In the 14th Century, trade around Europe was increasing ships
regularly and travelled from the Mediterranean to other parts of
Europe. In 1348 one ship brought a devastating plague to England.
Source 1-Written by a monk from Malmesbury in Wiltshire, in the
"In 1348, at about the feast of the Translation of St Thomas the
Martyr (7 July) the cruel pestilence, hateful to all future ages,
arrived from the countries across the sea on the South coast of
England at the Port called Melcombe in Dorset. Travelling all over the
South country it wretchedly killed innumerable people in Dorset, Devon
and Somersetâ€¦next it came to Bristol, where very few were left alive,
and then travelled Northwards, leaving not a city, a town, a village,
or even, except rarely, a house, without killing most or all of the
people there so that over England as a whole a fifth of the men, women
and children were carried to burial. As a result there was such a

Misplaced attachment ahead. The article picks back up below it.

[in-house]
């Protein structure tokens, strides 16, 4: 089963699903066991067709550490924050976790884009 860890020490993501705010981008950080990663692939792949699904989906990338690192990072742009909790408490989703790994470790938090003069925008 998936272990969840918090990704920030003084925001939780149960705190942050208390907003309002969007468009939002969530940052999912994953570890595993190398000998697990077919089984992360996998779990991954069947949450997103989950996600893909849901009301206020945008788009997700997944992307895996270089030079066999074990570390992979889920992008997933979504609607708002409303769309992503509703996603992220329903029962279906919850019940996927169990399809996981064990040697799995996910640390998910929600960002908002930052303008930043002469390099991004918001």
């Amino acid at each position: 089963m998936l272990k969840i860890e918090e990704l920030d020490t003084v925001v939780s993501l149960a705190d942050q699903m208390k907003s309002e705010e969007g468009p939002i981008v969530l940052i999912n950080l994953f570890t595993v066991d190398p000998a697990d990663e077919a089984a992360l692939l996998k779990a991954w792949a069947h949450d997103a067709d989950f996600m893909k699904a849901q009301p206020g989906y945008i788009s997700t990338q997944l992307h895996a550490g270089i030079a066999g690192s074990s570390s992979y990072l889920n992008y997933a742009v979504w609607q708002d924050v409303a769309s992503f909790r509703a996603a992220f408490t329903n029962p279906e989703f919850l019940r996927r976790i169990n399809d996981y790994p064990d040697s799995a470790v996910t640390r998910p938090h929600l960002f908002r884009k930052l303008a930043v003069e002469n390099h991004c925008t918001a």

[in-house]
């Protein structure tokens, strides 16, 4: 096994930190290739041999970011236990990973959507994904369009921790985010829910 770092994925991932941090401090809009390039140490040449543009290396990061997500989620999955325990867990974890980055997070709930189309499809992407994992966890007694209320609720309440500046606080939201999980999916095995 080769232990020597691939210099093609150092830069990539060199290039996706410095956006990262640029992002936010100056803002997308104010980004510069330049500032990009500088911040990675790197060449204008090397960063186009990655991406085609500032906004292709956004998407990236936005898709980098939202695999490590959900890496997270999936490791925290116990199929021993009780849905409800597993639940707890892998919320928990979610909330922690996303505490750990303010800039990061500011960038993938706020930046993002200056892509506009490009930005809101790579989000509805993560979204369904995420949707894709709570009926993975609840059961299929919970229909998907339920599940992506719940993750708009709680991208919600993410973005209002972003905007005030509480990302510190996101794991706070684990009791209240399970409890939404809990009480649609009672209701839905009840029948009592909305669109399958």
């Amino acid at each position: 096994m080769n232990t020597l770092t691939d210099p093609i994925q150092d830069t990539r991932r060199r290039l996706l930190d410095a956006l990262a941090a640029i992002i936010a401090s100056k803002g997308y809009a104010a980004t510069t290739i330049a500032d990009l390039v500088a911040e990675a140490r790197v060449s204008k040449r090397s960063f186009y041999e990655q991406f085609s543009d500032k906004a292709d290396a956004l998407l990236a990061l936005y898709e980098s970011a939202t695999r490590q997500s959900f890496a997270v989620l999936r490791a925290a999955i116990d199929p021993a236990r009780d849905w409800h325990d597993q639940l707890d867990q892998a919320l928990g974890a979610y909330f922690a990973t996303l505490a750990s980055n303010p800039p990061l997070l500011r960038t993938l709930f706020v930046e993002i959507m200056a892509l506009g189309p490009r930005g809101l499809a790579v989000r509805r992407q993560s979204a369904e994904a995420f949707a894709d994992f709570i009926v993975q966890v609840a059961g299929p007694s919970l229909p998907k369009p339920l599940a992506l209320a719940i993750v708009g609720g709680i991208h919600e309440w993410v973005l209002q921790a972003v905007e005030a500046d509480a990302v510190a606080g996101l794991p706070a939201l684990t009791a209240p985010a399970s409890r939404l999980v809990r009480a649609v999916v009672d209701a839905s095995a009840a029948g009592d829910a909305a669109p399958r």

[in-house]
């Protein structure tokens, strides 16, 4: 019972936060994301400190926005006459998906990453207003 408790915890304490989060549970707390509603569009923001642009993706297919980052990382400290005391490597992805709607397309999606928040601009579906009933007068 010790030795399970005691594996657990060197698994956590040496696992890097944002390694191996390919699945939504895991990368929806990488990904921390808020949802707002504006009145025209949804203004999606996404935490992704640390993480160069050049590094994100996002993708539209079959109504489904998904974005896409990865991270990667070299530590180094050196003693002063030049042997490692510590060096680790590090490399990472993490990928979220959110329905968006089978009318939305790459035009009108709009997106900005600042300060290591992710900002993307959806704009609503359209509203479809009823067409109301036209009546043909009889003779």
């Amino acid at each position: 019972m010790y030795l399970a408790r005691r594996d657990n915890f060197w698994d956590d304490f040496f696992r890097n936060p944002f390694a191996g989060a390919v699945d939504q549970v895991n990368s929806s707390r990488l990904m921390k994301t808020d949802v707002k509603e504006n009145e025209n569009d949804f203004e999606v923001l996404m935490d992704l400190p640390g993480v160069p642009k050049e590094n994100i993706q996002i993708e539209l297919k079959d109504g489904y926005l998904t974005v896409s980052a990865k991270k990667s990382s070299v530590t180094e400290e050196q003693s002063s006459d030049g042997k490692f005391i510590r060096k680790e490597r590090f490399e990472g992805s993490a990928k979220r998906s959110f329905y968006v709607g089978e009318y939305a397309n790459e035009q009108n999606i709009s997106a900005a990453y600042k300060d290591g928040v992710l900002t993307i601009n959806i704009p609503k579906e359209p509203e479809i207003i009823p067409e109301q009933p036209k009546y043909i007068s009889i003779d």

shortage of people that hardly enough living to look after the sick
and bury the dead."
According to modern historians Source 1 underestimates the effects of
the BLACK DEATH. It is now estimated that over 40% of the people in
England died. Towns and Ports were hardest hit. Villages and farms in
the hills were the safest. Further outbreaks of the plague came in
1361, 1369, 1374 and 1390. It killed quickly and painfully.
The Black Death included two kinds of pestilence:
Â· Bubonic plague made people suddenly feel cold and tired. Painful
swellings (buboes) appeared in their armpits and groin and small
blisters all over their bodies. This was followed by hi...
... middle of paper ...
duty to care for the sick, but it was not until the 1100's that it
actually took many practical measures to encourage this teaching. In
the eleventh century the church started to open up medical schools
where the ideas of Galen were taught. It also set up hospitals run by
nuns and monks.
These were not hospitals as we understand them today. Out of the 1200
medieval hospitals identified in England and Wales, only around 10% of
the, actually cared for the sick. The others were called hospitals
because they provided 'hospitality' for visitors.
Most of the hospitals in England and Wales, which did care for the
sick, were founded in the 1100's and 1200's.
Some hospitals specialised in certain kinds of patients. Such as 'un
married pregnant women', 'poor and silly persons' and 'the blind, deaf
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